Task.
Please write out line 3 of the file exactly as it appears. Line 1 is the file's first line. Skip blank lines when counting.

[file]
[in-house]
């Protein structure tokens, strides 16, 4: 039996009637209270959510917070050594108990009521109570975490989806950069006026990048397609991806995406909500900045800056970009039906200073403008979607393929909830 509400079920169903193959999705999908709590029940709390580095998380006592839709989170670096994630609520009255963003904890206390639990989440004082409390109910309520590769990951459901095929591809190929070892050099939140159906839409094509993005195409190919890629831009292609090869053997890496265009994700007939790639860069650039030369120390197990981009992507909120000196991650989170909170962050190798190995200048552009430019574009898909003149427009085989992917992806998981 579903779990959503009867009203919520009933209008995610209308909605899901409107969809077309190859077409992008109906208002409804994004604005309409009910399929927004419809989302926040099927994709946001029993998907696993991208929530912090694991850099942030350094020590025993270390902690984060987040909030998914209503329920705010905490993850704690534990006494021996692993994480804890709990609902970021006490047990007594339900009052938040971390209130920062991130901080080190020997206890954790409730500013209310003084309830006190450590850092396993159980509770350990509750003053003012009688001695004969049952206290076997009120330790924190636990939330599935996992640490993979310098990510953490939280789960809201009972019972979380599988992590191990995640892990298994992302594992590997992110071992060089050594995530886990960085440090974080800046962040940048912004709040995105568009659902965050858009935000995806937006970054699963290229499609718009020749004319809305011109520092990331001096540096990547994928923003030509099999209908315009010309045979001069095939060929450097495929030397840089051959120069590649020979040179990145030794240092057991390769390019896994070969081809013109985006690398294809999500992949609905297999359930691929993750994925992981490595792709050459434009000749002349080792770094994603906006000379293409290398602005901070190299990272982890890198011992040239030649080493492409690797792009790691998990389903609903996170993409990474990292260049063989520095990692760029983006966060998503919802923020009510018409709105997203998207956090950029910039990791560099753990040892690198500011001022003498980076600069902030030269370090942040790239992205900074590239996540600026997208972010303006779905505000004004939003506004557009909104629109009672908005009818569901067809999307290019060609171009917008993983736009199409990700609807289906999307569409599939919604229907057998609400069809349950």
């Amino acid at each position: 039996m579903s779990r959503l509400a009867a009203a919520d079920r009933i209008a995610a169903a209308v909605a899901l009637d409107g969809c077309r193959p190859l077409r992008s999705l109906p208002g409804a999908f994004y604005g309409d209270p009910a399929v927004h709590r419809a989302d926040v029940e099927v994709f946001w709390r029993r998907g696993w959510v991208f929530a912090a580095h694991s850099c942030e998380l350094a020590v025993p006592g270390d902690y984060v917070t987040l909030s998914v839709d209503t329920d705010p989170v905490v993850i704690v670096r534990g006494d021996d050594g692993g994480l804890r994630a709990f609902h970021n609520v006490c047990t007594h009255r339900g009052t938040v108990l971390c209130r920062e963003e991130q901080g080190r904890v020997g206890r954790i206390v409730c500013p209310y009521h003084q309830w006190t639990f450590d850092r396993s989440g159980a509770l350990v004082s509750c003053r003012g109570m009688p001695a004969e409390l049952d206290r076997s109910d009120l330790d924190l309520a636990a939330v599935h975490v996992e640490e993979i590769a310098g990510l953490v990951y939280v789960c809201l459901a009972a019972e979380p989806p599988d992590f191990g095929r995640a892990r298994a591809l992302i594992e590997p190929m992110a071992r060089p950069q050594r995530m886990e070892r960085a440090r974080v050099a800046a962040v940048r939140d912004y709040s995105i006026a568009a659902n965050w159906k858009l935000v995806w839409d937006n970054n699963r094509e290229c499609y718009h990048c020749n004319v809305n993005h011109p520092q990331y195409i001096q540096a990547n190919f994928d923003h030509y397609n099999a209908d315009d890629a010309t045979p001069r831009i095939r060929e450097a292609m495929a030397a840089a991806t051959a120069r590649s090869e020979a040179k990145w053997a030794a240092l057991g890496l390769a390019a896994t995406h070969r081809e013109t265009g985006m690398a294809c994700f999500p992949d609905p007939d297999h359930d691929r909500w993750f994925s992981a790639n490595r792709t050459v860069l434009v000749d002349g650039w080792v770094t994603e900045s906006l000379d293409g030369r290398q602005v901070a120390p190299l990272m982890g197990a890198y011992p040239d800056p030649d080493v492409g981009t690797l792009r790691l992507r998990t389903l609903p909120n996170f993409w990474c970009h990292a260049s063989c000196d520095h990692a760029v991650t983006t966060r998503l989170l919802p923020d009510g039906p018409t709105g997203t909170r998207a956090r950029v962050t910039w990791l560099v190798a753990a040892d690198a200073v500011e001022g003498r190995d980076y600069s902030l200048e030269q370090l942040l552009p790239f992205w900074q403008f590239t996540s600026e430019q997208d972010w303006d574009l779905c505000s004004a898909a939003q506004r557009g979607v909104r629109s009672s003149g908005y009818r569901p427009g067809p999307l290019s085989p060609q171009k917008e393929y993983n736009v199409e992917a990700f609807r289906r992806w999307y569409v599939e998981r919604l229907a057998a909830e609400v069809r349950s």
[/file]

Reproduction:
């Amino acid at each position: 039996m579903s779990r959503l509400a009867a009203a919520d079920r009933i209008a995610a169903a209308v909605a899901l009637d409107g969809c077309r193959p190859l077409r992008s999705l109906p208002g409804a999908f994004y604005g309409d209270p009910a399929v927004h709590r419809a989302d926040v029940e099927v994709f946001w709390r029993r998907g696993w959510v991208f929530a912090a580095h694991s850099c942030e998380l350094a020590v025993p006592g270390d902690y984060v917070t987040l909030s998914v839709d209503t329920d705010p989170v905490v993850i704690v670096r534990g006494d021996d050594g692993g994480l804890r994630a709990f609902h970021n609520v006490c047990t007594h009255r339900g009052t938040v108990l971390c209130r920062e963003e991130q901080g080190r904890v020997g206890r954790i206390v409730c500013p209310y009521h003084q309830w006190t639990f450590d850092r396993s989440g159980a509770l350990v004082s509750c003053r003012g109570m009688p001695a004969e409390l049952d206290r076997s109910d009120l330790d924190l309520a636990a939330v599935h975490v996992e640490e993979i590769a310098g990510l953490v990951y939280v789960c809201l459901a009972a019972e979380p989806p599988d992590f191990g095929r995640a892990r298994a591809l992302i594992e590997p190929m992110a071992r060089p950069q050594r995530m886990e070892r960085a440090r974080v050099a800046a962040v940048r939140d912004y709040s995105i006026a568009a659902n965050w159906k858009l935000v995806w839409d937006n970054n699963r094509e290229c499609y718009h990048c020749n004319v809305n993005h011109p520092q990331y195409i001096q540096a990547n190919f994928d923003h030509y397609n099999a209908d315009d890629a010309t045979p001069r831009i095939r060929e450097a292609m495929a030397a840089a991806t051959a120069r590649s090869e020979a040179k990145w053997a030794a240092l057991g890496l390769a390019a896994t995406h070969r081809e013109t265009g985006m690398a294809c994700f999500p992949d609905p007939d297999h359930d691929r909500w993750f994925s992981a790639n490595r792709t050459v860069l434009v000749d002349g650039w080792v770094t994603e900045s906006l000379d293409g030369r290398q602005v901070a120390p190299l990272m982890g197990a890198y011992p040239d800056p030649d080493v492409g981009t690797l792009r790691l992507r998990t389903l609903p909120n996170f993409w990474c970009h990292a260049s063989c000196d520095h990692a760029v991650t983006t966060r998503l989170l919802p923020d009510g039906p018409t709105g997203t909170r998207a956090r950029v962050t910039w990791l560099v190798a753990a040892d690198a200073v500011e001022g003498r190995d980076y600069s902030l200048e030269q370090l942040l552009p790239f992205w900074q403008f590239t996540s600026e430019q997208d972010w303006d574009l779905c505000s004004a898909a939003q506004r557009g979607v909104r629109s009672s003149g908005y009818r569901p427009g067809p999307l290019s085989p060609q171009k917008e393929y993983n736009v199409e992917a990700f609807r289906r992806w999307y569409v599939e998981r919604l229907a057998a909830e609400v069809r349950s």